ECB’s de Guindos: Substantial Downside Risks to Economic Recovery

22 June, 2020



By David Barwick – FRANKFURT (EconoStream) – The economic recovery is subject to extreme uncertainty and substantial downside risks, European Central Bank Vice President Luis de Guindos said Monday.

In a speech at the Frankfurt Finance Summit, de Guindos, according to a text provided by the ECB, reiterated the ECB’s willingness to make a further adjustment to its pandemic emergency purchase programme (PEPP).

‘The shape and strength of the recovery are uncertain and this uncertainty will persist for some time’, he said. ‘There are substantial downside risks, in particular if the easing of containment measures turns out to be premature or their impact on productive capacity is more persistent.’ Speed and scale of the recovery are ‘extremely uncertain’, he said.

‘Looking ahead, the Governing Council will continually evaluate whether the size, duration and composition of the PEPP remain appropriate as the economic consequences of the pandemic unfold’, he said.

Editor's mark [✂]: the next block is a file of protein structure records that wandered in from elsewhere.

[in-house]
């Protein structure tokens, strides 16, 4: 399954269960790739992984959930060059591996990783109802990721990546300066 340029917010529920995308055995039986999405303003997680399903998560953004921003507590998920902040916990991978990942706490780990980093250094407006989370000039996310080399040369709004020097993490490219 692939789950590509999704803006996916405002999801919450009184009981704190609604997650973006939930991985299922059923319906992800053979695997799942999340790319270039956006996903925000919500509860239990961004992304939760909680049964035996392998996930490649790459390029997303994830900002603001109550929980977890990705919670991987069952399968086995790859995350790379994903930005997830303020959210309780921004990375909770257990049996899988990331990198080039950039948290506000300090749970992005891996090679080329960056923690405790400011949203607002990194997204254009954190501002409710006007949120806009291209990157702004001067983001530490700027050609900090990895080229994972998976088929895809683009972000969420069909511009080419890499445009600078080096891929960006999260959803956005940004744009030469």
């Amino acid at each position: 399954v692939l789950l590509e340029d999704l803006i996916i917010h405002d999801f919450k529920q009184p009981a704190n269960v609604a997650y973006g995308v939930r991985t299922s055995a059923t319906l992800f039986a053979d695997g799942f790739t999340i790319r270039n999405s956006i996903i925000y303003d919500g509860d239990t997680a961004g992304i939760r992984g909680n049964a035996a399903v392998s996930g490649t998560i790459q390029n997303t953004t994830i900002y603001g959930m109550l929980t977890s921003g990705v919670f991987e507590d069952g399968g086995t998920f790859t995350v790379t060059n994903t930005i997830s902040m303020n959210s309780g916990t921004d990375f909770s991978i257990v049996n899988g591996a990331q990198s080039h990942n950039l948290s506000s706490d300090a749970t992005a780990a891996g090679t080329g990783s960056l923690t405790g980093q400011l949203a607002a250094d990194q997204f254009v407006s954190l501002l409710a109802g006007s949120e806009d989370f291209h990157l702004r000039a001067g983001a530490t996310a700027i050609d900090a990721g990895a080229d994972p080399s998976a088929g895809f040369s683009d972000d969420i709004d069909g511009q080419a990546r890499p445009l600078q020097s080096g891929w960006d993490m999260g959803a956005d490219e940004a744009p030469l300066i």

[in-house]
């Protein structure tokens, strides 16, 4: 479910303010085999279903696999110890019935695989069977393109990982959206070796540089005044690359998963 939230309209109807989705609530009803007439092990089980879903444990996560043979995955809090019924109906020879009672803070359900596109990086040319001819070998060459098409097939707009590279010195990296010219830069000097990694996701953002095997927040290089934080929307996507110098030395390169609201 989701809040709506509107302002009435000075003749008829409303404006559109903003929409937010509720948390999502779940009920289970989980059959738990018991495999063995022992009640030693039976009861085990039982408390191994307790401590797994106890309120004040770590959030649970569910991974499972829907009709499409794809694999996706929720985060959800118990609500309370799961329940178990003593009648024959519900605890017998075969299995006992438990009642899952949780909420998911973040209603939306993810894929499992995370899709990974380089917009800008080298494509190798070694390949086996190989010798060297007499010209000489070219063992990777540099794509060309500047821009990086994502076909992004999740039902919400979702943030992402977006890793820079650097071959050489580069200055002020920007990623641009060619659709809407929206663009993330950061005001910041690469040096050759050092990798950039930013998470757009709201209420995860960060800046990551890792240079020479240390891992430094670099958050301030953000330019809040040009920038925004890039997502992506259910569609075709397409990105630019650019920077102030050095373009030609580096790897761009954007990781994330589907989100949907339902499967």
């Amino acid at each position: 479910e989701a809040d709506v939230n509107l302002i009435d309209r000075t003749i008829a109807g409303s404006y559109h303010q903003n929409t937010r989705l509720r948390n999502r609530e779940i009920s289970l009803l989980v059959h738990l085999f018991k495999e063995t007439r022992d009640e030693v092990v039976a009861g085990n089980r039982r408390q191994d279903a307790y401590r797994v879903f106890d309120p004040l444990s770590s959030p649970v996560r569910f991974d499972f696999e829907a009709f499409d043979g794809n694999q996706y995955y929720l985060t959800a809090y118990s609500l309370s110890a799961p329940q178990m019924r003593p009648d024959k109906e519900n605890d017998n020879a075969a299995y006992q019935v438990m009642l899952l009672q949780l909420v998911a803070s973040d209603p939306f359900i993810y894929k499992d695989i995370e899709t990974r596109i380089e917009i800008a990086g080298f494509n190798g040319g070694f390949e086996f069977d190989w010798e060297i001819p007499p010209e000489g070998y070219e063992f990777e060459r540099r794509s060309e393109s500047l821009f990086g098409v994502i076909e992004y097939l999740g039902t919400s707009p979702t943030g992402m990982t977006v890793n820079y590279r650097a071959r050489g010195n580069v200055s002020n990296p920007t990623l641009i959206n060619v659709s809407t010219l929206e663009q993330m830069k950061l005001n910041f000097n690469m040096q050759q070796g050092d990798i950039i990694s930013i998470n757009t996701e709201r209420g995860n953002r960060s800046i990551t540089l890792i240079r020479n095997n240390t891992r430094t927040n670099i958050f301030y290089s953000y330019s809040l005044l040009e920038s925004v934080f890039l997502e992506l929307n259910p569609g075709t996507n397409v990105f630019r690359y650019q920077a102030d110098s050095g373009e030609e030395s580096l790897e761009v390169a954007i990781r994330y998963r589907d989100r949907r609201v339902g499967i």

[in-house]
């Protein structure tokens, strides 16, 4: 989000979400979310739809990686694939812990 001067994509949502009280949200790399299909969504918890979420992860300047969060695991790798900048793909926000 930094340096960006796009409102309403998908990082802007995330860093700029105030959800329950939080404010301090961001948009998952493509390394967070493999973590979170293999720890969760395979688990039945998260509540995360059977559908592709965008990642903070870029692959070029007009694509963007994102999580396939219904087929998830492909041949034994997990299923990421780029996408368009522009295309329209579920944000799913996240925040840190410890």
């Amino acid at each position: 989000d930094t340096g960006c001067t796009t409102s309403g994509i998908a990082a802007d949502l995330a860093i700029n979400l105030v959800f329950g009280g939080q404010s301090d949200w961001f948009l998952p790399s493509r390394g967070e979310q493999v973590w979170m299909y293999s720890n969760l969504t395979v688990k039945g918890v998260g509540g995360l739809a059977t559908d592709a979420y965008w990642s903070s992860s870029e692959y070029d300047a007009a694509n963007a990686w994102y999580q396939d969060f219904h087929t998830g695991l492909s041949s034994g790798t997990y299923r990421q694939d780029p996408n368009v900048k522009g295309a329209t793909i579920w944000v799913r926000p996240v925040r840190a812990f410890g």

De Guindos reaffirmed that the ECB’s decisions in March, key among them being the announcement of the €750 billion PEPP, removed tail risk and kept the health and economic crises from turning into a financial crisis. ‘That risk has receded materially since March’, he said.

The Governing Council’s decision at its regular policy meeting on June 4 to increase the size of the PEPP to €1.35 trillion was driven by the risk to medium-term price stability and an unwarranted tightening of financial conditions, he said.

Upside pressure on inflation developments from supply constraints will be overridden by downward pressure from weak demand, he said.

Although euro area governments’ fiscal response to the fallout from the pandemic was ‘absolutely necessary’, he said, it also ‘raises fragmentation issues and will significantly increase public debt.’

In particular, with national measures different in terms of volume and structure, companies and banks could wind up competing unevenly, leading to financial fragmentation, he cautioned. This calls for initiatives at the level of Europe, he said.

‘At the same time, deteriorating economic conditions may give rise to debt sustainability concerns in the medium term, notably in countries with already limited fiscal space’, he said. ‘The increase in public debt levels, while necessary today, needs to be managed in the medium term.’